Gibbon's particular approach is unspecified: he may have read entire books linearly but in no logical order, or he may have read passages of books indiscriminately. Either way, his approach was “wandering,” uncontrolled, and led him to subjects unrelated to his later field of history.

And now, an abrupt summary of these disparate accounts, if I may. Boswell's and Savile's readings involve oral delivery; Place's and Gibbon's (and probably Burney's) are silent. Several involve sectional repetition (Boswell, Place). Place's is methodical and orderly; Burney's and Gibbon's are partial and interrupted, or in some way haphazard. Many individuals from your own approximate century have tried to describe and classify these varieties and others—especially with respect to literature. [The scholar Rolf Engelsing, for instance, has outlined a general move from “intensive” to “extensive” reading in the eighteenth century, particularly in Germany, “intensive” meaning repeated, studious reading of a given text (Place's approach), “extensive” meaning nonrepeated reading of an ever-changing library of new works—perhaps represented in the recollections of Boswell, Burney, and Gibbon. (There are those, including Reinhard Wittmann, who believe such a shift never took place at all.)26A great deal of ink has been spilled regarding the possibility of yet another historical shift, between sounding and silent reading.27

Most relevant for our purposes, several scholars of literature have responded to the records of domestic diarists and have presented ample evidence for nonlinear reading practices. Abigail Williams has noted that communal reading of literature in England in this period was often “partial” when performed aloud, with listeners coming and going in the room.28Peter Stallybrass has suggested that it was the change from scroll to codex that enabled the use of bookmarks and sectional, interrupted, or “discontinuous” reading, a term taken up, alongside “miscellaneous,” by Eve Bannet in her extremely thorough investigation of reading practices in the eighteenth century.29Wittmann, meanwhile, notes a general tendency in this period, especially among provincial individuals, toward “unruly” reading” (a term we will come back to), “a mode of reading that was naïve, non-reflexive and undisciplined,” his words echoing Roger Chartier's characterization of the “Bibliothèque bleue” as a French type of chapbook (or short, inexpensive single-subject book) that “was not necessarily bought to be read, or at least not to be read carefully,” and was intended for “a person of weak reading skills, who could assimilate only brief, elementary bits at one time.”30Finally, Jan Fergus borrows from Edward Gibbon and refers to this common kind of reading that stops, starts, and jumps between the individual books of multivolume publications as “desultory reading.”31Because it is rooted in the language of the object's day, this is the term we prefer, though the object does sometimes use the word “miscellaneous,” not without historical precedent.32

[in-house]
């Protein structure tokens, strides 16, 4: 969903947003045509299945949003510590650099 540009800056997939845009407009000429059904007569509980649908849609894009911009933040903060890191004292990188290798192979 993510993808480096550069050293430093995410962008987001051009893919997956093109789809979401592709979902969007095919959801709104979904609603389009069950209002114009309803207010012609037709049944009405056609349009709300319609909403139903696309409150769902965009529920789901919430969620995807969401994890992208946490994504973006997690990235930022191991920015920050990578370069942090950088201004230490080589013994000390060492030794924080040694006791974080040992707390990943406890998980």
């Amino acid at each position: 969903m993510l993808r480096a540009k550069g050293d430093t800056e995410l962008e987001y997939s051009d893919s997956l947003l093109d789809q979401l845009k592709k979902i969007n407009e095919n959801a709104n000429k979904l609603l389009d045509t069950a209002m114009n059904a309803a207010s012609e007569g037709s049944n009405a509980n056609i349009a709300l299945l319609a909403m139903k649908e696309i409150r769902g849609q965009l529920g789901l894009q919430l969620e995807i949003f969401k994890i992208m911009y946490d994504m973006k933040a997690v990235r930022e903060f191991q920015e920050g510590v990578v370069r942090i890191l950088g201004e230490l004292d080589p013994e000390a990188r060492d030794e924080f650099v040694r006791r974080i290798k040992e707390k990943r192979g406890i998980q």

Desultory and partial practices are nowhere explained in musicological literature, though there are those who have highlighted, often through implication, an episodic mode of composition as a significant part of eighteenth-century musical experience: Elaine Sisman, in her consideration of variation and repetition as rhetorical devices; Roger Moseley, in his exploration of recombination as a basic approach to musical creation; and Nicholas Mathew, in his account of Joseph Haydn's attention to an economy of miscellany in London.33All three accounts interrogate the more traditional value of goal-oriented phrase structure and formalism associated with music of this period. None goes so far as to suggest or examine the performance practices inspired by their critique, an omission that the object's verbose explanation below attempts to remedy.]